Tuesday, 22 November 2005

Skinny Puppy: The Greater Wrong of the Right LIVE

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since I was a kid, only one band really cut through all the bullshit and said "you know what? fuck your standards of truth and beauty. Let me show you reality's true face..." and that band, of course, would be Skinny Puppy. Even when the audio or the tunes become grating, grinding, or monotonous, it's still stuff totally unlike anything else in music. While plotting my own writing, I've modeled my conceptions of music in the future from extrapolating from the work being produced by Skinny Puppy and the various side projects that have arisen, like The Tear Garden, Download, Key's solo work, and Ohgr. This is what I imagine mainstream music will become infused with over the next decade or more. These guys are always so far ahead of their time that in retrospect only can their genius trully be comprehended.

Looking at the video from an objective position is therefore impossible for me, since I'm the kind of person who'd buy a ticket for a skinny puppy concert the day they went on sale. I've purchased my share of Skinny Puppy schwag from Wax Tracks in Denver. Maybe I was predisposed to enjoy extreme noise, growing up on airports, listening to jets, the whine of overpowering engines, table saws.. who gives a fuck. Something happened, and the only satisfactory answer to the universe became, for me, the album Last Rights. I carried it and the resultant musicological excavation with me like a goddamned beacon, a compass that lit up music as something other than tune. Music could be a landscape constructed, with behomoths lurking behind memories, where texture was as important and complex as lyrical structure.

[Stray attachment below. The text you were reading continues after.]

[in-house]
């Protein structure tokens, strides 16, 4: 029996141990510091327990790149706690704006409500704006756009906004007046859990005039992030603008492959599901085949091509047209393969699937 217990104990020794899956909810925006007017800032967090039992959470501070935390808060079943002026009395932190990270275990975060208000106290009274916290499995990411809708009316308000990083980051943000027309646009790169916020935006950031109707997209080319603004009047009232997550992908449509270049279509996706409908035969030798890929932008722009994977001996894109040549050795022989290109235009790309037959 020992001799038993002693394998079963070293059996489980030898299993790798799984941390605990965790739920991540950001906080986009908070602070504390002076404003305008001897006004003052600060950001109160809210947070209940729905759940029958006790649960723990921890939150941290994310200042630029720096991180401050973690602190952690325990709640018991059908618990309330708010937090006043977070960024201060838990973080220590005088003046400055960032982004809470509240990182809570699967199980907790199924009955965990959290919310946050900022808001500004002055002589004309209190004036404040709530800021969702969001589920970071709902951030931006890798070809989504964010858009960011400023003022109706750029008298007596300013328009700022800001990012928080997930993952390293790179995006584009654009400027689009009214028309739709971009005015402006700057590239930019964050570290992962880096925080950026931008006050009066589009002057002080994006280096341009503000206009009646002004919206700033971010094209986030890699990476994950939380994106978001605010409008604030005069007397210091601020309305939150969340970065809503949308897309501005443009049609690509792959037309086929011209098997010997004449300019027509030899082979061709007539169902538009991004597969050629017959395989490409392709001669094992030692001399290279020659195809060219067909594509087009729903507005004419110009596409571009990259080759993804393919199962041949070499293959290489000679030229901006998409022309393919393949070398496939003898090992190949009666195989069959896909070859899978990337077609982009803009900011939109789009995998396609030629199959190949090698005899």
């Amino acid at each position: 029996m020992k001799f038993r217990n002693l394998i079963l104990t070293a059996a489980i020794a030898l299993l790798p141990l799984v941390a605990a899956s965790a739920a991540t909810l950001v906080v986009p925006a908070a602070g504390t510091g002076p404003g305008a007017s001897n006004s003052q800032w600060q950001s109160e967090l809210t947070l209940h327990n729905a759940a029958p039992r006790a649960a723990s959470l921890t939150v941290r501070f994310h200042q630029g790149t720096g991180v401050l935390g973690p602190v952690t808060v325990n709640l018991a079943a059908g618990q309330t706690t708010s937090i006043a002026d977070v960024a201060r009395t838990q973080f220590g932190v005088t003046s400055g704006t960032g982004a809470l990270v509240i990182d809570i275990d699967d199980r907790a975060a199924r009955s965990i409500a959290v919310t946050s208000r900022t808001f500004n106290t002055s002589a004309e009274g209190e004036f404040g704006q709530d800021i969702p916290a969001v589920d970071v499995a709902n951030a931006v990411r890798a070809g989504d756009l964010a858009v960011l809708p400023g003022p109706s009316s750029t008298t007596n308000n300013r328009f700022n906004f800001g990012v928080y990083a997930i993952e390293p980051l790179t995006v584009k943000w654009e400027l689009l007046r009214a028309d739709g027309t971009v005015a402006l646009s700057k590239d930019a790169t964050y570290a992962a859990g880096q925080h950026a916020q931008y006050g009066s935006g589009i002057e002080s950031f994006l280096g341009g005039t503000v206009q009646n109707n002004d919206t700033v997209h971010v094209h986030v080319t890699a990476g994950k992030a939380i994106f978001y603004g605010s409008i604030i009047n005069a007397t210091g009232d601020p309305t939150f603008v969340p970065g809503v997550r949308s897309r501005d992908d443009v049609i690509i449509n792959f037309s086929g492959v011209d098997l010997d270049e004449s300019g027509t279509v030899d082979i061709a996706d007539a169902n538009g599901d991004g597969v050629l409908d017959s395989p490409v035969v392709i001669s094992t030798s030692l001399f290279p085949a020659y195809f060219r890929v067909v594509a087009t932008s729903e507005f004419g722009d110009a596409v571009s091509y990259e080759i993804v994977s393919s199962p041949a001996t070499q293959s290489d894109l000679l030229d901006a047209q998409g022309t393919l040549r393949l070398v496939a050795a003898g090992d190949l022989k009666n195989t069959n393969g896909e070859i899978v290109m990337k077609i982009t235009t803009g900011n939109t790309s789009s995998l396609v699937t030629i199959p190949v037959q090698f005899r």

And it was music that seemed to say, "You're not going to like this so just shove off - what we have do show you is something you may deeply wish to forget." Other pieces, like 'Ode to Groovy' - promised amazing things in the wake of Skinny Puppy's mid-nineties collapse with the loss of the duck. But when the re-animation occured, it was a new dog, one whose bark and bite are honed to a keen edge. Key and Ogre have taken their respective skills not only musically but theatrically as well into a landscape that must be seen by you. It is no longer simply a band of creative geniuses, carving a path for the future of music, but has become a cabbal of fiercely competant wizards, creating a narrative dependant on both stagecraft and sound. The direction of the dvd by W is technically adept, with Worlock and Reclaimation being favvorite moments overall. The audio is superb. Justin Bennett's drumming is profound. William Morrison's performance is stellar, proving he's not just a good director. I really can't get beyond just wanting to show you some of the cuts from this dvd, or just buy everyone copies when I hit the lottery. (I'll let you know if this happens.)

Dvd 2 of the set opens with Attorney General Ramsey Clark as well as a Key family member discussing the Iraq war in a segment entitled Information Warfare. It's a slow but effective presentation on what the government isn't openly admitting about the causes and effects of medical problems of all kinds that originate in the middle east, and about the falsified intelligence that was presented to the U.N. as basis for the Iraq war.

The rest of the Dvd includes the behind the scenes footage from the European tour in spring/summer of 1988 (there's even a shot of CHUD!) Enjoyable, nostalgiac, and a moving rememberance of Dwayne Goettel, after which a video for pro-test is nestled. Live concert video filmed by cult film director Jim Vanbebber follow, collaged from Last Rights and Too Dark Park filling out the dvd. Even if you're not a fan of the new material, a true fan needs this second dvd to make sense of it all.

Honestly, if you really want something extremely intesnse and trully informative, something that doesn't quite fall into the neatly trim categories of country, rap, or pop.. something other than black metal or industrial rock, pick up this fucking dvd and play it on your 5.1 surround sound, thank the surround sound gods for Ken "Hiwatt" Marshall, and play it over and over until you've convinced yourself you enjoy it. It is your true will: buy this dvd.

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